How: Most academic projects use an install model of package deployment in which the user’s computer is updated to incorporate the software. PyPI is the most common mechanism for distributing Python packages, and CRAN is widely used for R packages. Other software repositories include Conda and SourceForge. There are also service models for software distribution in which the software runs on servers owned by the provider and users are not aware of the software updates (e.g., Gmail). Still another approach is container-based distribution (e.g., Docker). For a solo project, there may be no packaging and deployment since the code runs on a single machine for a single user, but to support the reproducibility of the research a well-defined and reproducible development environment can be critical. For a lab project, it is common that all machines in the lab run an almost identical software stack (e.g., the same version of Linux and Python packages), and often codes are relatively machine independent (e.g., Python, R); so, deployment is done via PyPI for Python and CRAN for R (with their associated packaging requirements). A recent trend is to use virtual machines in the cloud so that even if physical machines have different software, the virtual machines are identical. A community project often involves multiple languages and hardware platforms, and so packaging and distribution is more complex. One such complexity is that quality assurance must include testing of packaging and installs.
User documentation (Bhatti, 2021) is the written descriptions that accompany a software package so that nondevelopers can effectively use the software, a key consideration in building reusable software.
What: User documentation covers installation, basic usage, and a detailed reference manual for advanced users. For example, a screen scraper application might specify a command line to install the tool, illustrate its usage on a page from The New York Times, and point to detailed documentation on options for different kinds of web pages.
How: Solo projects have modest needs here, mostly to ensure that the developer can easily recall how to use their software some months after it was written (and the methods or research papers underlying its development). In a lab project, developers may provide a ‘help’ option for command line tools and/or a one-page summary of usage (a ‘manual page,’ Linux, 2009.) or a Jupyter Notebook (Ragan-Kelley et al., 2014). In community projects, there are more extensive capabilities (e.g., Read the Docs; Cotton, 2016) that contain detailed descriptions of the software features, examples, and capabilities for searching documentation.
We use the term team management (Project Management Institute, 2017) to refer to those aspects of project management that address the internals of the project.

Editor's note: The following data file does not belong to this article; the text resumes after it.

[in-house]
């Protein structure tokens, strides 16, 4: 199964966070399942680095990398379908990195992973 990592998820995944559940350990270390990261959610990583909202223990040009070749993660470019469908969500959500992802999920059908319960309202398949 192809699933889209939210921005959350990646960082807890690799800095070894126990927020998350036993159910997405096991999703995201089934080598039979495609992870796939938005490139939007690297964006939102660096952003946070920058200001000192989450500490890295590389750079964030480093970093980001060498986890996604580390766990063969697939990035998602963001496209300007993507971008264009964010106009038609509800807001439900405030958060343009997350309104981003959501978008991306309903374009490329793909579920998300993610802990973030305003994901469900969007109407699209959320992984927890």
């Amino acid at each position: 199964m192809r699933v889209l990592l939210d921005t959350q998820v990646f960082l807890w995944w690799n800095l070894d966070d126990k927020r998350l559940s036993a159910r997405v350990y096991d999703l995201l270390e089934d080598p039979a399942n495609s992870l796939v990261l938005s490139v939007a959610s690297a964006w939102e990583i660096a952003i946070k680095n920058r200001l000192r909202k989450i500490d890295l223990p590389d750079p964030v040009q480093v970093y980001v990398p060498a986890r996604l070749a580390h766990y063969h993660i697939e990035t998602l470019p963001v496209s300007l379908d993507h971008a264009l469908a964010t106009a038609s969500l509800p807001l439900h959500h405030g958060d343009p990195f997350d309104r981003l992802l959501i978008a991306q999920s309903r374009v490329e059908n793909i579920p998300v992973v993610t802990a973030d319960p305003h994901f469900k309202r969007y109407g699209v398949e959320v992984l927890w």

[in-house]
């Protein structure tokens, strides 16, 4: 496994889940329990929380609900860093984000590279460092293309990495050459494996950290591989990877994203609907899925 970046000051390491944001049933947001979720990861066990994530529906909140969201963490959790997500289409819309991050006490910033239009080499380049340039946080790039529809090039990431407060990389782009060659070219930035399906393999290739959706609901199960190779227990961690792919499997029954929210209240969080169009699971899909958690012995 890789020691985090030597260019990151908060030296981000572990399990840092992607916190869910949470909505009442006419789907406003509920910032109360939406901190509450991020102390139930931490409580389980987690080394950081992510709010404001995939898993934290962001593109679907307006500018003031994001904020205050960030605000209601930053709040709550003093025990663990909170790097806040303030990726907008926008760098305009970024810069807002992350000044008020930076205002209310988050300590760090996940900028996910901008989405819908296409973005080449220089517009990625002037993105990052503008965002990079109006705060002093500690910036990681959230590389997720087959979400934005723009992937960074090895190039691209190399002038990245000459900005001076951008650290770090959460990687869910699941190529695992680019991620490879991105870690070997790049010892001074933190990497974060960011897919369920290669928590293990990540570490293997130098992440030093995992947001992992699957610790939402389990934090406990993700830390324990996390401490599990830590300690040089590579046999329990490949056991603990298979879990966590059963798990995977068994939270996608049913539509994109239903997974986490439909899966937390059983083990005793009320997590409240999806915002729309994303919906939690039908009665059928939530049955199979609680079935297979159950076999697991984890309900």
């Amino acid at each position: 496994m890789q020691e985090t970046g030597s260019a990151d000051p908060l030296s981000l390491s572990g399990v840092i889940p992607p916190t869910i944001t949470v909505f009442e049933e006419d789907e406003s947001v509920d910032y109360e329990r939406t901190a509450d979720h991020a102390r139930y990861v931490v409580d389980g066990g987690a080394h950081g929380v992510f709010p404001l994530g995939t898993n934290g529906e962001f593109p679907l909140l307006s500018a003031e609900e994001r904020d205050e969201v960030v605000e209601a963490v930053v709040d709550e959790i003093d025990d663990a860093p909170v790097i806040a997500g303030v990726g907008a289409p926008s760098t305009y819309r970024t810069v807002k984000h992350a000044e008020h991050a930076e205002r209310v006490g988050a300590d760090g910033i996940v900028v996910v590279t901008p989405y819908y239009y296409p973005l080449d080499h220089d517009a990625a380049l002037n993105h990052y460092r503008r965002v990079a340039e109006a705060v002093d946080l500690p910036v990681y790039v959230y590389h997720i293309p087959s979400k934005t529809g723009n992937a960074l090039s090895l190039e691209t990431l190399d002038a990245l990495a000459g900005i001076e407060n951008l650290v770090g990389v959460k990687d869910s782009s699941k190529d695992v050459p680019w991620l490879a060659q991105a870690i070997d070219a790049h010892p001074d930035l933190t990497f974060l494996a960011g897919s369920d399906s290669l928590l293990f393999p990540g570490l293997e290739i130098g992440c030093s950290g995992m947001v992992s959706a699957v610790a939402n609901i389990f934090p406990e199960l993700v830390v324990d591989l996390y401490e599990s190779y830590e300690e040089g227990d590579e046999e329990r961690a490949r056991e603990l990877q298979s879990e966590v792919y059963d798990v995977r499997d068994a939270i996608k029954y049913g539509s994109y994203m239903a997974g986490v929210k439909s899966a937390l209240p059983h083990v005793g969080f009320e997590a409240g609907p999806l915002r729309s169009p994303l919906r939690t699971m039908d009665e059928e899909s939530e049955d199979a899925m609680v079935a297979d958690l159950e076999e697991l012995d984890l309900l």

What: Examples of team management include: agreeing on common objectives, developing a plan (tasks, people, deadlines), progress monitoring, and plan evolution.
How: Agile practices are widely used for managing software projects (Martin, 2003), an approach that iteratively delivers prototypes, an approach that applies to all project scopes. Little is required for a solo project beyond an individual prioritizing their activities. For a lab project, lab managers (e.g., principal investigators) may find it useful to have a spreadsheet that describes who is working on which feature and the expected completion dates. For a community project, there is often coordination across physical locations. Managing the dependencies between teams may demand the use of project management software (Nieto-Rodriguez, 2022) as well as a designated project manager or package maintainer who tracks progress of the project plan.
User engagement (Cagan, 2018) addresses interactions between the software developers and users of the software.
What: Sometimes this is included in project management or product management (delivering products customers want). We separate this aspect because the role often goes unnoticed as a lab project grows into a community project.
How: In a solo or lab project, user engagement typically involves a hallway conversation with a peer researcher. However, in a community project, communicating with users may require using GitHub issues, a designated email account, and even periodic user group meetings.
Table 1 summarizes the foregoing discussion providing examples of software packages that can support the software engineering practices (e.g., linters, and unit test frameworks). The rows are software engineering practices, and columns are the three project scopes: solo, lab, and community. The rigor of engineering practices increases as the scope of the project progresses from solo to community.